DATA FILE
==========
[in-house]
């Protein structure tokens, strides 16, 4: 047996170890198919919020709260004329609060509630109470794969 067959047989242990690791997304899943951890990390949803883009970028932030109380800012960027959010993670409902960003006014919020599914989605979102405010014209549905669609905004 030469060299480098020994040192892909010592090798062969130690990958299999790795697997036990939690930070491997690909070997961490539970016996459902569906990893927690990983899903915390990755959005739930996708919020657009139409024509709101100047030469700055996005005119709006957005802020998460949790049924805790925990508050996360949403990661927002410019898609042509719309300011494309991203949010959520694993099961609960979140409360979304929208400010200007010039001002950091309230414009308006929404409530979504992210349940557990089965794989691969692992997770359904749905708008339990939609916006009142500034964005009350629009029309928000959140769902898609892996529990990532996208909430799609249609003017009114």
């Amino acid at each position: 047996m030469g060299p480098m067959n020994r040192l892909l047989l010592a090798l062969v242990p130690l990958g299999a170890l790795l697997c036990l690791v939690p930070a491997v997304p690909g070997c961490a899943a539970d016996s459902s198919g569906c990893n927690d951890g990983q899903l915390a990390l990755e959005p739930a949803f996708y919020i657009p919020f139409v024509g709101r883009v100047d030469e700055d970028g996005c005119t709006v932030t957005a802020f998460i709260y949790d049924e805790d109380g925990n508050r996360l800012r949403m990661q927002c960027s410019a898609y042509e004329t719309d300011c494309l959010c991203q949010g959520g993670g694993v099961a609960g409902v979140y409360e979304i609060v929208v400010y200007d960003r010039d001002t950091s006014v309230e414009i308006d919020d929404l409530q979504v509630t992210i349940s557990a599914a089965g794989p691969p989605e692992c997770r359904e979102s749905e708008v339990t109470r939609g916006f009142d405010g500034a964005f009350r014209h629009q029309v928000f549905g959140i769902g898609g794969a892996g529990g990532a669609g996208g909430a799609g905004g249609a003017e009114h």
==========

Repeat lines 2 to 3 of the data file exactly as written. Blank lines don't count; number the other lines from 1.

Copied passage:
């Protein structure tokens, strides 16, 4: 047996170890198919919020709260004329609060509630109470794969 067959047989242990690791997304899943951890990390949803883009970028932030109380800012960027959010993670409902960003006014919020599914989605979102405010014209549905669609905004 030469060299480098020994040192892909010592090798062969130690990958299999790795697997036990939690930070491997690909070997961490539970016996459902569906990893927690990983899903915390990755959005739930996708919020657009139409024509709101100047030469700055996005005119709006957005802020998460949790049924805790925990508050996360949403990661927002410019898609042509719309300011494309991203949010959520694993099961609960979140409360979304929208400010200007010039001002950091309230414009308006929404409530979504992210349940557990089965794989691969692992997770359904749905708008339990939609916006009142500034964005009350629009029309928000959140769902898609892996529990990532996208909430799609249609003017009114």
């Amino acid at each position: 047996m030469g060299p480098m067959n020994r040192l892909l047989l010592a090798l062969v242990p130690l990958g299999a170890l790795l697997c036990l690791v939690p930070a491997v997304p690909g070997c961490a899943a539970d016996s459902s198919g569906c990893n927690d951890g990983q899903l915390a990390l990755e959005p739930a949803f996708y919020i657009p919020f139409v024509g709101r883009v100047d030469e700055d970028g996005c005119t709006v932030t957005a802020f998460i709260y949790d049924e805790d109380g925990n508050r996360l800012r949403m990661q927002c960027s410019a898609y042509e004329t719309d300011c494309l959010c991203q949010g959520g993670g694993v099961a609960g409902v979140y409360e979304i609060v929208v400010y200007d960003r010039d001002t950091s006014v309230e414009i308006d919020d929404l409530q979504v509630t992210i349940s557990a599914a089965g794989p691969p989605e692992c997770r359904e979102s749905e708008v339990t109470r939609g916006f009142d405010g500034a964005f009350r014209h629009q029309v928000f549905g959140i769902g898609g794969a892996g529990g990532a669609g996208g909430a799609g905004g249609a003017e009114h």